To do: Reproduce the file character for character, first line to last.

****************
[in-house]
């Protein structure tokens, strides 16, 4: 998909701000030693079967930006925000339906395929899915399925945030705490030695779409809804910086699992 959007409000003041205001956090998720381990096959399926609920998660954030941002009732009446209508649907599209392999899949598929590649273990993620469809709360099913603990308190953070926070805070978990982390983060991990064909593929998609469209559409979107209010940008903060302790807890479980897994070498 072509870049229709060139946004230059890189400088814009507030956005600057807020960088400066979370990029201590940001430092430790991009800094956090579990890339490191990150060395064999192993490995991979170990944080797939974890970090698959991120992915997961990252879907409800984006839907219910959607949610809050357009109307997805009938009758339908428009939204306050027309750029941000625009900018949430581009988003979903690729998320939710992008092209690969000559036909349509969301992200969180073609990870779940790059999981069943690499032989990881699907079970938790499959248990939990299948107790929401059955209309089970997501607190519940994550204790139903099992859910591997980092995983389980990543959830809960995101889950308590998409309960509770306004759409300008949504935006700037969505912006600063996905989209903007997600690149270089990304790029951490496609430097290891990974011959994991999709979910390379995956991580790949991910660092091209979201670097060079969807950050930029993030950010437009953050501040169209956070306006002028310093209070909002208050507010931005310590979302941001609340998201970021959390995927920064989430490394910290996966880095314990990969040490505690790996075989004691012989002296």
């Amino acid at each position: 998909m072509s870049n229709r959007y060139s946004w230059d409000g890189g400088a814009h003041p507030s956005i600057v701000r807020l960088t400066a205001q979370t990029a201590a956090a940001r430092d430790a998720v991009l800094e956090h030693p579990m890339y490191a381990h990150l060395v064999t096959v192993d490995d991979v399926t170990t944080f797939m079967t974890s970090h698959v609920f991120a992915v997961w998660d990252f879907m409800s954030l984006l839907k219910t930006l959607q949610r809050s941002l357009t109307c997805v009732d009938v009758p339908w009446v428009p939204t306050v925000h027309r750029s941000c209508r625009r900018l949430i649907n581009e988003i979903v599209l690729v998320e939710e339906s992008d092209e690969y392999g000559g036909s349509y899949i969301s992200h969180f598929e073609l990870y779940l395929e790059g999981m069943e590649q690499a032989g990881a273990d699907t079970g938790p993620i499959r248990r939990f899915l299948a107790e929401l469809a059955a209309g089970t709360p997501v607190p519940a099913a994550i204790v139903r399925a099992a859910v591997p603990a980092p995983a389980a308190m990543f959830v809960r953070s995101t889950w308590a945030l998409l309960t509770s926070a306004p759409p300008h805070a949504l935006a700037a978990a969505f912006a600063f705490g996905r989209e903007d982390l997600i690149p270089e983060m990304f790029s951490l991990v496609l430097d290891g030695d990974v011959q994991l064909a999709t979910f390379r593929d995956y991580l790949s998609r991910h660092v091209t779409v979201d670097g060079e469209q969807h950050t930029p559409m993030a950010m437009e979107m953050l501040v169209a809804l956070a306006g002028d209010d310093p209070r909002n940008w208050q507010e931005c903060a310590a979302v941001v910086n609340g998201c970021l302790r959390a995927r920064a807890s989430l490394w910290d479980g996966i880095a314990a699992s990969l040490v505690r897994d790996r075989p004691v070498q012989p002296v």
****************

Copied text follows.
[in-house]
């Protein structure tokens, strides 16, 4: 998909701000030693079967930006925000339906395929899915399925945030705490030695779409809804910086699992 959007409000003041205001956090998720381990096959399926609920998660954030941002009732009446209508649907599209392999899949598929590649273990993620469809709360099913603990308190953070926070805070978990982390983060991990064909593929998609469209559409979107209010940008903060302790807890479980897994070498 072509870049229709060139946004230059890189400088814009507030956005600057807020960088400066979370990029201590940001430092430790991009800094956090579990890339490191990150060395064999192993490995991979170990944080797939974890970090698959991120992915997961990252879907409800984006839907219910959607949610809050357009109307997805009938009758339908428009939204306050027309750029941000625009900018949430581009988003979903690729998320939710992008092209690969000559036909349509969301992200969180073609990870779940790059999981069943690499032989990881699907079970938790499959248990939990299948107790929401059955209309089970997501607190519940994550204790139903099992859910591997980092995983389980990543959830809960995101889950308590998409309960509770306004759409300008949504935006700037969505912006600063996905989209903007997600690149270089990304790029951490496609430097290891990974011959994991999709979910390379995956991580790949991910660092091209979201670097060079969807950050930029993030950010437009953050501040169209956070306006002028310093209070909002208050507010931005310590979302941001609340998201970021959390995927920064989430490394910290996966880095314990990969040490505690790996075989004691012989002296």
């Amino acid at each position: 998909m072509s870049n229709r959007y060139s946004w230059d409000g890189g400088a814009h003041p507030s956005i600057v701000r807020l960088t400066a205001q979370t990029a201590a956090a940001r430092d430790a998720v991009l800094e956090h030693p579990m890339y490191a381990h990150l060395v064999t096959v192993d490995d991979v399926t170990t944080f797939m079967t974890s970090h698959v609920f991120a992915v997961w998660d990252f879907m409800s954030l984006l839907k219910t930006l959607q949610r809050s941002l357009t109307c997805v009732d009938v009758p339908w009446v428009p939204t306050v925000h027309r750029s941000c209508r625009r900018l949430i649907n581009e988003i979903v599209l690729v998320e939710e339906s992008d092209e690969y392999g000559g036909s349509y899949i969301s992200h969180f598929e073609l990870y779940l395929e790059g999981m069943e590649q690499a032989g990881a273990d699907t079970g938790p993620i499959r248990r939990f899915l299948a107790e929401l469809a059955a209309g089970t709360p997501v607190p519940a099913a994550i204790v139903r399925a099992a859910v591997p603990a980092p995983a389980a308190m990543f959830v809960r953070s995101t889950w308590a945030l998409l309960t509770s926070a306004p759409p300008h805070a949504l935006a700037a978990a969505f912006a600063f705490g996905r989209e903007d982390l997600i690149p270089e983060m990304f790029s951490l991990v496609l430097d290891g030695d990974v011959q994991l064909a999709t979910f390379r593929d995956y991580l790949s998609r991910h660092v091209t779409v979201d670097g060079e469209q969807h950050t930029p559409m993030a950010m437009e979107m953050l501040v169209a809804l956070a306006g002028d209010d310093p209070r909002n940008w208050q507010e931005c903060a310590a979302v941001v910086n609340g998201c970021l302790r959390a995927r920064a807890s989430l490394w910290d479980g996966i880095a314990a699992s990969l040490v505690r897994d790996r075989p004691v070498q012989p002296v």